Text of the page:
Venezuelan Human Rights and Democracy Protection Act (H.R. 4587; 113th Congress)

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Venezuelan Human Rights and Democracy Protection Act
Great Seal of the United States
Full title To impose targeted sanctions on individuals responsible for carrying out or ordering human rights abuses against the citizens of Venezuela, and for other purposes.
Introduced in 113th United States Congress
Introduced on May 7, 2014
Sponsored by Rep. Ileana Ros-Lehtinen (R, FL-27)
Number of Co-Sponsors 8
Effects and Codifications
U.S.C. section(s) affected 50 U.S.C. § 1701 et seq., 50 U.S.C. § 2415, 50 U.S.C. § 1705, 8 U.S.C. § 1101, 18 U.S.C. § 921, and others.
Agencies affected United States Agency for International Development, Executive Office of the President, United Nations, United States Department of State, Organization of American States, Department of Homeland Security
Authorizations of appropriations $5,000,000 in fiscal year 2015.
Legislative history

The Venezuelan Human Rights and Democracy Protection Act (H.R. 4587) is a bill that would impose sanctions against Venezuela and authorize appropriations to support civil society in that country.[1] The sanctions would be directed at any government official who was involved in the mistreatment of protestors.[2] Sanctioned officials would have their assets frozen and would not be able to travel to the United States.[2]

The bill was introduced into the United States House of Representatives during the 113th United States Congress.

Background[edit]

The Venezuelan Human Rights and Democracy Protection Act was written and passed in reaction to the 2014 Venezuelan protests in which at least 42 people were killed and at least 835 were injured.[3]

In early 2014, a series of protests, political demonstrations, and civil unrest occurred throughout Venezuela. The protests erupted largely as a result of the high levels of criminal violence, inflation, and chronic scarcity of basic goods.[4][5] The protesters claim that these are caused by the economic policies of Venezuela's government, including strict price controls, which allegedly have led to one of the highest inflation rates in the world.[6][7] However, government supporters claim that government economic policy, especially that of under previous president Hugo Chávez (1999-2013), significantly improved the quality of life of Venezuelans, and blame external factors for ongoing problems.

Provisions of the bill[edit]

This summary is based largely on the summary provided by the Congressional Research Service, a public domain source.[8]

The Venezuelan Human Rights and Democracy Protection Act would direct the Secretary of State to require the U.S. Permanent Representative to the Organization of American States (OAS) to use U.S. influence at the OAS to protect the Inter-American Democratic Charter, and strengthen the independent Inter-American Commission on Human Rights to protect human rights throughout the Western Hemisphere, especially in Venezuela.[8]

The bill would direct the President of the United States to impose asset blocking and U.S. exclusion sanctions against any person, including a current or former official of the government of Venezuela or a person acting on behalf of such government, who has: (1) perpetrated or is responsible for directing acts of violence or human rights abuses against individuals participating in protests in Venezuela that began on February 12, 2014; (2) directed or ordered the arrest or prosecution of a person primarily because of the person's exercise of freedom of expression or freedom of assembly in relation to such protests; (3) knowingly assisted, sponsored, or provided significant financial, material, or technological support for, or goods or services in support of, the commission of such acts; or (4) engaged in censorship against individuals or media outlets disseminating information in relation to such protests.[8]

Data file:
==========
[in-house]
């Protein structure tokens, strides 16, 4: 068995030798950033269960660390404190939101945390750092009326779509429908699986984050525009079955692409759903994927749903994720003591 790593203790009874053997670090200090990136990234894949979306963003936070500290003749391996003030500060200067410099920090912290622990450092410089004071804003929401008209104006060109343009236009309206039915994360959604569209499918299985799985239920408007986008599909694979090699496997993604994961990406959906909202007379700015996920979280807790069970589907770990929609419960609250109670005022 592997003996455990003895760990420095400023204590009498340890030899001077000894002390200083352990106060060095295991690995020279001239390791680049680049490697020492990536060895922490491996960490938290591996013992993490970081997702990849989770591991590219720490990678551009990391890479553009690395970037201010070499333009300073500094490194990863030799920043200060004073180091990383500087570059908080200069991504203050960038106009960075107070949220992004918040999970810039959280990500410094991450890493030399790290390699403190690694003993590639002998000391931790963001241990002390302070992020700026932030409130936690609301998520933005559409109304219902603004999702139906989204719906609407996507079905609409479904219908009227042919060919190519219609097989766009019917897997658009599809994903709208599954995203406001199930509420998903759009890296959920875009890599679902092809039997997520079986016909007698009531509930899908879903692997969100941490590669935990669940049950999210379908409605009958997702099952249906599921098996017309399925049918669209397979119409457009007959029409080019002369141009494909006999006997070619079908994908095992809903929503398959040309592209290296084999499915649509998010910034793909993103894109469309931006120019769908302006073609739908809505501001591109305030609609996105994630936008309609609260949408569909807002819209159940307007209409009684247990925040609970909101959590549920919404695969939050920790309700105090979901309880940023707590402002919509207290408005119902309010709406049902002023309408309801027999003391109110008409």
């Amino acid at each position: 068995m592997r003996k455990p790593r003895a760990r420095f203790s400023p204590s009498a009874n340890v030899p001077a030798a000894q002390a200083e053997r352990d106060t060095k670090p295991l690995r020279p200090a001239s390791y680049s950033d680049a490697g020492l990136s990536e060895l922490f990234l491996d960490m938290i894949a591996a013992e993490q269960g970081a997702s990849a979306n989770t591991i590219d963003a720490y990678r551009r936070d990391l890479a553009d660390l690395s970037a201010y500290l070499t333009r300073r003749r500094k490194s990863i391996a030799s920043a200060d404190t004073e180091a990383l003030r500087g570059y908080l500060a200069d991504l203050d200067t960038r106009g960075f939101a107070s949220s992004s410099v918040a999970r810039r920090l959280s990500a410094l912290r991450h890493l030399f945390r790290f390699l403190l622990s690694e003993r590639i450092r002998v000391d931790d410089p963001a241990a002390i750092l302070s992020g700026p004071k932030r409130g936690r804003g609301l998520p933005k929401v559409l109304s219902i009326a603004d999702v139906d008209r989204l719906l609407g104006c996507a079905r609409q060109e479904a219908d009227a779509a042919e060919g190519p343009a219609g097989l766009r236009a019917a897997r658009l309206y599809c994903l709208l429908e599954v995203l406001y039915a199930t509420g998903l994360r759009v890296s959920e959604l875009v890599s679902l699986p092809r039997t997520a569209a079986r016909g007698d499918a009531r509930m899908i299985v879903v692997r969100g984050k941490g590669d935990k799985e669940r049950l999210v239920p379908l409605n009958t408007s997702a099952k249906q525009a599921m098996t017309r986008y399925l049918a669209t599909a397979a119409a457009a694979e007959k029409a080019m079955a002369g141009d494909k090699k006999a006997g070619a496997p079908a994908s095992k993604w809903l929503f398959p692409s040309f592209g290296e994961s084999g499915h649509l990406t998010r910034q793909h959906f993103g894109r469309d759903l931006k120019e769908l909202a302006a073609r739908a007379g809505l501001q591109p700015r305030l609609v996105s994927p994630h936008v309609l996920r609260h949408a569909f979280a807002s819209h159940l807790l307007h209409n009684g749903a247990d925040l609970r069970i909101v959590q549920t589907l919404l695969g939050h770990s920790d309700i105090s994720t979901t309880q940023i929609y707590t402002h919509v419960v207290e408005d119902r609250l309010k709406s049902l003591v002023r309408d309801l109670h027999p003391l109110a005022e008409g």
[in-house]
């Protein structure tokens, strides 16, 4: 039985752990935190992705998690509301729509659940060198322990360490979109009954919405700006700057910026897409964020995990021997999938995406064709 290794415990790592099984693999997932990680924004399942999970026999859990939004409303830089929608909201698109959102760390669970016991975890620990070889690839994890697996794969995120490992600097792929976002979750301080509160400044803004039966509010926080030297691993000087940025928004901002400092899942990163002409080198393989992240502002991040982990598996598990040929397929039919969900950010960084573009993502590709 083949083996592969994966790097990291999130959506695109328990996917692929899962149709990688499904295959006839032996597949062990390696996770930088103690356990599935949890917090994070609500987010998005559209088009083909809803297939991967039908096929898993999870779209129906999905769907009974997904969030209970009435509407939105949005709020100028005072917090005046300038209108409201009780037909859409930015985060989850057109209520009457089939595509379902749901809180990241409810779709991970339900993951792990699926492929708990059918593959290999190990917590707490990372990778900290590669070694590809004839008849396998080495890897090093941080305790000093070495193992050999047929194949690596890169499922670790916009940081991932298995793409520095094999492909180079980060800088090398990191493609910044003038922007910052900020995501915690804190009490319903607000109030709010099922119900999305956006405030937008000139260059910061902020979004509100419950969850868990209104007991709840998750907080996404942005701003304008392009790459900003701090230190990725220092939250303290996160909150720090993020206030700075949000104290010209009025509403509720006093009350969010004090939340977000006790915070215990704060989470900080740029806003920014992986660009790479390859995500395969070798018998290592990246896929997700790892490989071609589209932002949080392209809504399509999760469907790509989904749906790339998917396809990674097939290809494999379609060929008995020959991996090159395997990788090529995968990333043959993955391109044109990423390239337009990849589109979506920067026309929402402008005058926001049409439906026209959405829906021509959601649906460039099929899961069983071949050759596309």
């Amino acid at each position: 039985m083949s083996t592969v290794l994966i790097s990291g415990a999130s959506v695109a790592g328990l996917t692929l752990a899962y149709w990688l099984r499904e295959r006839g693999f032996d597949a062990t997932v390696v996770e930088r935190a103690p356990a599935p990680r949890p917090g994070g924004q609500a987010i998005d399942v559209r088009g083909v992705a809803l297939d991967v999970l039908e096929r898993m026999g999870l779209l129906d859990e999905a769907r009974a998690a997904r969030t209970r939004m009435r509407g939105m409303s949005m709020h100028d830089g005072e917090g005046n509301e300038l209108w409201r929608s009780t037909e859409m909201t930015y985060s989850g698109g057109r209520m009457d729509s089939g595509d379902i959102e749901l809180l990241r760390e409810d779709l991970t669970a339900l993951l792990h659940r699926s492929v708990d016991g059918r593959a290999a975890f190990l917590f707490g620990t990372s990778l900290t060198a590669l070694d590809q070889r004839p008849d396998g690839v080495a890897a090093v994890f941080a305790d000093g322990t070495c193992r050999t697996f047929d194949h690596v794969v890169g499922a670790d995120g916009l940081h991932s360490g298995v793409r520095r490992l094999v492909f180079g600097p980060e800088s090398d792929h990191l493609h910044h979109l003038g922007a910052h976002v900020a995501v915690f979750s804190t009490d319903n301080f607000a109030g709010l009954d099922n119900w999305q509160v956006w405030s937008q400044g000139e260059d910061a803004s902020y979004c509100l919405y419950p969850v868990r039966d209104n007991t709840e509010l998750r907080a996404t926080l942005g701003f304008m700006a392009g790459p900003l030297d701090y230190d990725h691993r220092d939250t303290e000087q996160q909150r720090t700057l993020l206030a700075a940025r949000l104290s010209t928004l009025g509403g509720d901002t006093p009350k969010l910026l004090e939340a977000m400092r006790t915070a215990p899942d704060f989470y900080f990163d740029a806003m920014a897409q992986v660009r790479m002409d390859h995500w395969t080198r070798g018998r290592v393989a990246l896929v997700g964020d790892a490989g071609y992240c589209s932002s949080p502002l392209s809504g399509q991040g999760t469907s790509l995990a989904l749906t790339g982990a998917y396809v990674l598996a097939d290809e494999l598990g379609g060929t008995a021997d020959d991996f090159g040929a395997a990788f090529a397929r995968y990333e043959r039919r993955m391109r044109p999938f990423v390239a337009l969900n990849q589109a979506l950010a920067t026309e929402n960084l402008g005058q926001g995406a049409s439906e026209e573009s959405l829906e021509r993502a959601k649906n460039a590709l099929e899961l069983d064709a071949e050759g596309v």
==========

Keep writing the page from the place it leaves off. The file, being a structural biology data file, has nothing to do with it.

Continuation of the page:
The bill would set forth related penalty requirements.[8]

The bill would state that U.S. exclusion sanctions shall not apply if necessary to permit the United States to comply with the Agreement regarding the Headquarters of the United Nations or other applicable international obligations.[8]

The bill would authorize the President to waive sanctions if: (1) in the U.S. national security interests, or (2) conditions in Venezuela have improved with regard to respect for peaceful protest and basic human rights.[8]

The bill would direct the President to transmit to Congress a list of persons who: (1) transfer or facilitate the transfer of goods or technologies that are likely to be used to commit serious rights abuses to Venezuela, to any entity organized under the laws of Venezuela, or to any national of Venezuela, for use in Venezuela; or (2) provide services with respect to such goods or technologies after their transfer to Venezuela.[8]

The bill would direct the Secretary to submit comprehensive strategies to Congress: (1) promoting internet and information access freedom in Venezuela, and (2) outlining U.S. support for the citizens of Venezuela in seeking free elections and the development of an independent civil society.[8]

The bill would state that it shall be U.S. policy to: (1) support efforts to identify prisoners of conscience and cases of human rights abuses in Venezuela, and (2) offer refugee status or political asylum in the United States to political dissidents in Venezuela or assist in their relocation to other countries.[8]

The bill would authorize appropriations for assistance to civil society in Venezuela.[8]

The bill would sunset this Act two years after its enactment.[8]

Congressional Budget Office report[edit]

This summary is based largely on the summary provided by the Congressional Budget Office, as ordered reported by the House Committee on Foreign Affairs on April 30, 2014. This is a public domain source.[1]

H.R. 4587 would impose sanctions against Venezuela and authorize appropriations to support civil society in that country. The bill’s provisions would expire two years after enactment. The Congressional Budget Office (CBO) estimates that implementing H.R. 4587 would cost $7 million over the 2015-2019 period, assuming appropriation of the specified and estimated amounts. Pay-as-you-go procedures apply to this legislation because it would affect direct spending and revenues; however, CBO estimates that those effects would not be significant.[1]